How a Good Relationship Boosts Mental Health

Oziel Gomez/Unsplash

Source: Oziel Gomez / Unsplash

Our romantic partners play a fundamental and important role in our lives, and it is well-acknowledged that effective relationships with others improve our mental health. Having a loving partner gives us a crutch for support when we face bad times, and an outlet for finding laughter and release in times of stress.

New research, however, is showing how relationships add more. New research led by Kevin P. McIntyre, an associate professor of psychology at Trinity University in San Antonio, focuses on the role of relationship-related self-expansion on our experiences of mental health .

What is “Self-Expansion”?

Self-expansion refers to the incorporation of new information, or the augmentation of an existing positive context, into one’s self-identity or self-concept. According to this model, it is often possible for people to add new skills, personality traits, and Thinking about how this process comes about in the context of intimate relationships, McIntyre and colleagues write:

Self-expansion is thought to occur along two pathways. First, individuals can augment their self-concepts when they include aspects of a partner into their own sense of self. As partners grow closer, they may experience a cognitive merging of identities. individuals can experience self-expansion via novel, challenging, and exciting shared activities with their partner, as these activities bolster individuals’ self-concepts.

Self-expansion has been linked to improved mental health, specifically in relation to negatively experiencing psychological distress and depression.

“According to the self-expansion model, when people enter into romantic relationships, they add positive content to their sense of self as they include aspects of their partners’ identities into their own self-concept or when they complete novel activities with their partner, ” McIntyre explained. “For example, a person might start dating someone who volunteers at homeless shelters. As a result, they may start to view the world through the eyes of a humanitarian. As another example, a person may try new foods with their partner as they go on dates to restaurants that they have never eaten at before. Subsequently, they may start to view themselves as a ‘foodie.’ In both cases, these people may develop larger, positively-valenced self-concepts.”

How Partner-Related Self-Expansion Helps in Depression

In the research, McIntyre’s team used a variety of methods to explore the robustness of the proposed self-expansion effect. Across four studies involving more than 700 individuals and 100 couples, the research demonstrated the predicted effects, with those participants who viewed their partner as expanding their self-concept in a positive way experiencing lower levels of depressive symptoms.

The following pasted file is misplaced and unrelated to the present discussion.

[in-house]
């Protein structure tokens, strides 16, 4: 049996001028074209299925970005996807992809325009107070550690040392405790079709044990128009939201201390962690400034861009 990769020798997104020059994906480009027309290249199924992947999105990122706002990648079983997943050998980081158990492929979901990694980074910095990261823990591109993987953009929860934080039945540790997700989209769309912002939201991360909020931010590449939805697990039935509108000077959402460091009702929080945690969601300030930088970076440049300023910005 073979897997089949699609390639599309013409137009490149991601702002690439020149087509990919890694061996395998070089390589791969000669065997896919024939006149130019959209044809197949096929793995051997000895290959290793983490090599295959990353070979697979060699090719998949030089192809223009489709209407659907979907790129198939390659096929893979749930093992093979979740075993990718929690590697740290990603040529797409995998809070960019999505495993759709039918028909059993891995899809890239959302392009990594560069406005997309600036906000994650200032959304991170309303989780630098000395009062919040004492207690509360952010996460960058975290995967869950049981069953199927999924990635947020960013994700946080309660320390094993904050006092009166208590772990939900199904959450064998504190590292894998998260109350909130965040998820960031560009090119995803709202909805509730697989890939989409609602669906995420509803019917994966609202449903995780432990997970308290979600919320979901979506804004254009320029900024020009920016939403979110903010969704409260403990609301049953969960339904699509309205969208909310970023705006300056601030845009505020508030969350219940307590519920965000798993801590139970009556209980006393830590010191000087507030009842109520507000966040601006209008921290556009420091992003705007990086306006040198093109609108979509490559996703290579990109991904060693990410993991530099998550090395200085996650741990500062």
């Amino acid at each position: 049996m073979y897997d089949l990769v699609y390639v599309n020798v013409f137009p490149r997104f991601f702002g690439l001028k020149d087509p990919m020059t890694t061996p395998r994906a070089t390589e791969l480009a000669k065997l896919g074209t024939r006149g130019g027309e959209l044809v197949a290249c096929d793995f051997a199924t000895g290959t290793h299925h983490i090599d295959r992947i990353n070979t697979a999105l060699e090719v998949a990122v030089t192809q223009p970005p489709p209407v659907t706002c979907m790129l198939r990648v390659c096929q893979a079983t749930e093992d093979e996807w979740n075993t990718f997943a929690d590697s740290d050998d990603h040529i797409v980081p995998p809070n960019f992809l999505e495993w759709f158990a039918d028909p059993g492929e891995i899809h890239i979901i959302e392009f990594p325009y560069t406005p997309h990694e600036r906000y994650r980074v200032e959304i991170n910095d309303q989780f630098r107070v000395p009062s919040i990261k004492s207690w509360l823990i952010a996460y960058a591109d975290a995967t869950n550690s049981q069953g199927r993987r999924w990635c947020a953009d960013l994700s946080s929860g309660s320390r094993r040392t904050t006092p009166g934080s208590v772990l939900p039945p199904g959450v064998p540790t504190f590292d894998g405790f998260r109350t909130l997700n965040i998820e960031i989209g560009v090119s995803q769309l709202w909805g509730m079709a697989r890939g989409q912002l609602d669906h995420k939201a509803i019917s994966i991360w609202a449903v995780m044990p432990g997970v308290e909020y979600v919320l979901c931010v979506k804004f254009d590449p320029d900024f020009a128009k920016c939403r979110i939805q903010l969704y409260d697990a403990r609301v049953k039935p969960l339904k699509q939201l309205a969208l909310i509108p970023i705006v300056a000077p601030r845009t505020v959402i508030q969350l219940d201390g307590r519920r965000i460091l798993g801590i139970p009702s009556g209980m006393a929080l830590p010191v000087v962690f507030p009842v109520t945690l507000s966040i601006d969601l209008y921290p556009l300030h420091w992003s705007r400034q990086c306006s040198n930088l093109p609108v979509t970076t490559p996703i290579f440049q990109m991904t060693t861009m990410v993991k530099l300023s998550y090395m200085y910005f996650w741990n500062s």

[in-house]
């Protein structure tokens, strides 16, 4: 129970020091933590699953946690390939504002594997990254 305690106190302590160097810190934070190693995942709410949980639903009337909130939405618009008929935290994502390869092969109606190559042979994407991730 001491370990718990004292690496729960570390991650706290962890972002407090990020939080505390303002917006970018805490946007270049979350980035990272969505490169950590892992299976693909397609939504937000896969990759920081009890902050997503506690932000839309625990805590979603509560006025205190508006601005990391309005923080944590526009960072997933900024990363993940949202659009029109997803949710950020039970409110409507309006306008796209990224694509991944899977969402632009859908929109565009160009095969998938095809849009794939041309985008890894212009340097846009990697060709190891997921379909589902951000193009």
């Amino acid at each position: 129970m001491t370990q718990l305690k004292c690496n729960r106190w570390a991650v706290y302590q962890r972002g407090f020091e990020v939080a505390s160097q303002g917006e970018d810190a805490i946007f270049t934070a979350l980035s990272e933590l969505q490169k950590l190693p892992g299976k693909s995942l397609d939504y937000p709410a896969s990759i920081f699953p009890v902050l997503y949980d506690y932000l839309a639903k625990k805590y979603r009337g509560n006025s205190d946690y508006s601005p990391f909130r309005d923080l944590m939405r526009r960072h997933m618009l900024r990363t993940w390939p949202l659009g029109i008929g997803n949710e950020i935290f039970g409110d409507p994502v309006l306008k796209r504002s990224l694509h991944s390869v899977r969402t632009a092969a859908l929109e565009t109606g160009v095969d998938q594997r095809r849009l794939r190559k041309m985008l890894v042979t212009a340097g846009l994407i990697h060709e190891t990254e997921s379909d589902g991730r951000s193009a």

When studying couples using daily diaries, the team also found that this effect was present on a day-to-day basis, and that self-expansion across a period of 14 testing days predicted depressive symptoms up to two months later.In a separate sample of people, increases in self-expansion that were related to partners were predictive of greater mental health after nine months of testing.

These effects demonstrate the apparent positive effects of partner-related self-expansion on mental health over time.

“Individuals in romantic relationships report fewer symptoms of depression when they view their relationship as a source of self-expansion,” McIntyre explained. “Self-expansion seems to equip individuals with tools (in the form of positive traits, skills, and perspectives) that help them fend off psychological distress. Further, individuals in relationships that lack self-expansion may be at risk of experiencing depression symptoms.”

Although the researchers focused on those who were not experiencing clinically-diagnosable levels of depression, the data do suggest that seeking out opportunities for self-expansion could have positive effects on wellbeing. Partners may thrive when they push each other out of their comfort zones and try new things.

“When we feel that our partners are helping us grow as individuals, not only do we feel closer to our partners and more satisfied with our relationship, we may be less likely to experience depression,” McIntyre said.

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